ABOARD THE RIVIERA -- At first glance, Oceania Cruises' new ship, Riviera, looks the same as its award-winning, one-year-old sister, Marina. But identical twins, they aren't.
Frank Del Rio, who oversees Oceania as chairman and CEO of parent company Prestige Cruise Holdings, tells USA TODAY that the company made 727 changes to Riviera's design after Marina debuted.
"Riviera is a superior ship in many ways," Del Rio says in a sit-down interview aboard the vessel, which was named last week in a ceremony in Barcelona. "If any ship is going to dethrone Marina, it is Riviera."
Among the biggest changes to Riviera was the reworking of the Spa Terrace, an outdoor sunning deck for spa-goers at the front of vessel. It now boasts a large thalassotherapy pool that is infused daily with therapeutic seaweed extract. The pool replaces two jacuzzis that are located in the same space on the Marina.
Another difference between the two ships is the ceiling height of Deck 14, which is home on both vessels to top restaurants Toscana and Polo Grill. The ceiling is eight inches higher on Riviera, giving the room a more elegant feel. Lighting on the deck also was changed significantly on Riviera -- as it was in other parts of the vessel.
"We paid a lot of attention to lighting on Riviera," Del Rio notes. "We were very disappointed in the lighting (on Marina) overall. We had lights sort of at random as opposed to (illuminating) artwork."
Other changes to Riviera include more elaborate marble and wood flooring in interior areas that have carpeting on Marina; more teak decks in exterior areas; more chandeliers in public rooms; and the addition of shower heads to bathtub areas in cabin bathrooms (in addition to separate showers).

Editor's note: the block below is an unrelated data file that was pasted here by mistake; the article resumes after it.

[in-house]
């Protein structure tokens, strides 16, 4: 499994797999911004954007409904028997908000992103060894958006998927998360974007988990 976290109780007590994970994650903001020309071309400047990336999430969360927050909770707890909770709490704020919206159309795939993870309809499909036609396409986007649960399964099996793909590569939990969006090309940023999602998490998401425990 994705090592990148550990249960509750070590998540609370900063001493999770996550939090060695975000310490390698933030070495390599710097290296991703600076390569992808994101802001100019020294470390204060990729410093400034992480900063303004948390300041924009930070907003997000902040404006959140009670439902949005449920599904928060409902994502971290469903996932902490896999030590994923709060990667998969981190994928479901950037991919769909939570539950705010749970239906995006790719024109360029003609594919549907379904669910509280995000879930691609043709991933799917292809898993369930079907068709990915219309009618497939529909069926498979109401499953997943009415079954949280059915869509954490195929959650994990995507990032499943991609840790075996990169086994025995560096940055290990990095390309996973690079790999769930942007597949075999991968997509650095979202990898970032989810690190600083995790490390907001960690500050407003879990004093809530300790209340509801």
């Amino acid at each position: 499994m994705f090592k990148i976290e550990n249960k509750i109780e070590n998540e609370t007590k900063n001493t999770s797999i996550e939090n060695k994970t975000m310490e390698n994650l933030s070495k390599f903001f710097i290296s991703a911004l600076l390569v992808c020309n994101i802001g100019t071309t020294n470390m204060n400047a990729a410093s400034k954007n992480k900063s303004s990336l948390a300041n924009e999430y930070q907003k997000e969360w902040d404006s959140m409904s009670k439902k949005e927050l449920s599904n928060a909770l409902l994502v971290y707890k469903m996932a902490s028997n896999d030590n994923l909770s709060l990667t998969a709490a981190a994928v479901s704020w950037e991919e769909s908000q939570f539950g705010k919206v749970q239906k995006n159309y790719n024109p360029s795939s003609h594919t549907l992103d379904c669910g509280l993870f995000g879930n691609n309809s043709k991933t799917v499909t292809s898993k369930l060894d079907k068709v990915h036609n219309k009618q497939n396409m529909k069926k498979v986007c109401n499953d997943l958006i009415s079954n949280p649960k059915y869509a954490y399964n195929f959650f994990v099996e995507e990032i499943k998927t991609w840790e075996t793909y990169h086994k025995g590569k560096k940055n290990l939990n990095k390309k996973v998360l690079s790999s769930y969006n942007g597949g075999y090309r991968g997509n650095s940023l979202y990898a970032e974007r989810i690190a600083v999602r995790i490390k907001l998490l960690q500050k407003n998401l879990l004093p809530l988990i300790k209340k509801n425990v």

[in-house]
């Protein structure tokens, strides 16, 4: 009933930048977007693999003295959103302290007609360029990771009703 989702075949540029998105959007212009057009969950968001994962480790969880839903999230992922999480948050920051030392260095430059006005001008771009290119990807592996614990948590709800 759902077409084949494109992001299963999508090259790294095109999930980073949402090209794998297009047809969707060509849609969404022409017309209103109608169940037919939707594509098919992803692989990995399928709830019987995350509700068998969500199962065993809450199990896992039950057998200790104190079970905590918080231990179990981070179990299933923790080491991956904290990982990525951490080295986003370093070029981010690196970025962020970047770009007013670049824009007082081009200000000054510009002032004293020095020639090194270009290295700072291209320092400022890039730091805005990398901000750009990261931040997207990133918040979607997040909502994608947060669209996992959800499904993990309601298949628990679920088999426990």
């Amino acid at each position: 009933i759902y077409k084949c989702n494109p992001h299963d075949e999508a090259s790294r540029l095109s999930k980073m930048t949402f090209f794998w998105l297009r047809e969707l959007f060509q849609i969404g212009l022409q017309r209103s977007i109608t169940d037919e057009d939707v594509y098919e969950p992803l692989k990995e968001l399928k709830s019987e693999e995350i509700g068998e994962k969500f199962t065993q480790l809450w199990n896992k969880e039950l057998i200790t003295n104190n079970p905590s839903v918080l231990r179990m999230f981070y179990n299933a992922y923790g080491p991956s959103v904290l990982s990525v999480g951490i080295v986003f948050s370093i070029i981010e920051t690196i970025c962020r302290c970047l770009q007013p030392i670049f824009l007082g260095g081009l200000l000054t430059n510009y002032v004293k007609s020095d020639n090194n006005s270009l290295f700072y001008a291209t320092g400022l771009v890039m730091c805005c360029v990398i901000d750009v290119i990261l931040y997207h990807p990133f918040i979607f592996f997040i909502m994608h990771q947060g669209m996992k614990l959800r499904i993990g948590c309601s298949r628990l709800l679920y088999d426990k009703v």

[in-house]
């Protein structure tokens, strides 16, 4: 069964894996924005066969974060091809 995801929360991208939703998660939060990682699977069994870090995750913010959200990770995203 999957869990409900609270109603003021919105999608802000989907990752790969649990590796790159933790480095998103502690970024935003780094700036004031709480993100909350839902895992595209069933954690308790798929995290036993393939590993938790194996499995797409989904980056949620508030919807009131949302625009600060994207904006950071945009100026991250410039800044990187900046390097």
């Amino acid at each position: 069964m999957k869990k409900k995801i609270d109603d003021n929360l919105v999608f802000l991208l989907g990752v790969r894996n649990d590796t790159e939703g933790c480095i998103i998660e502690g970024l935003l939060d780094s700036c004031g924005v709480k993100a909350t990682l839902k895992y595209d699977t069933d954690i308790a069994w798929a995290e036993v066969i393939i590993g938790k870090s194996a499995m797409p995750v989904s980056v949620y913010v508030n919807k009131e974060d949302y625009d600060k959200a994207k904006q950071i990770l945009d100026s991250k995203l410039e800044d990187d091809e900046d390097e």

A number of the changes -- many of them little things -- were prompted by customer feedback to Marina, Del Rio says. Take our photo tour of Marina's public rooms, cabins.
"Customers noted that the depth of drawers (in cabins) weren't deep enough; We fixed it," he says. They also wanted an electrical plug next to nightstands and a light on the cabin sofa so that "if the husband or wife was sleeping, the other one could be on the sofa reading."
Riviera also has a faster Wi-Fi Internet system, another improvement that was a response to customer demand. In fact, Del Rio says slow Internet had become the No. 1 complaint of customers at the line.
"It's expensive (to deliver faster Internet on ships). For every 1,000 kilobytes of bandwith, it's an extra $30,000 per ship per month," Del Rio says. "But at the end of the day businesses either flourish or fail by how well they meet customer demand."
All of the artwork on Riviera, much of it hand-picked by Del Rio, also is different than on Marina.
One thing that Del Rio wishes could have been changed between the two ships that wasn't: The Bon Appetit Culinary Center, billed as the first hands-on cooking school at sea. Del Rio says in hindsight it should have been bigger as the line has had tremendous demand for cooking classes on Marina.
Del Rio says that many of the changes that were made on Riviera will be retrofitted onto Marina in the coming year when the vessel goes into dry dock for the first time.
By Gene Sloan, USA Today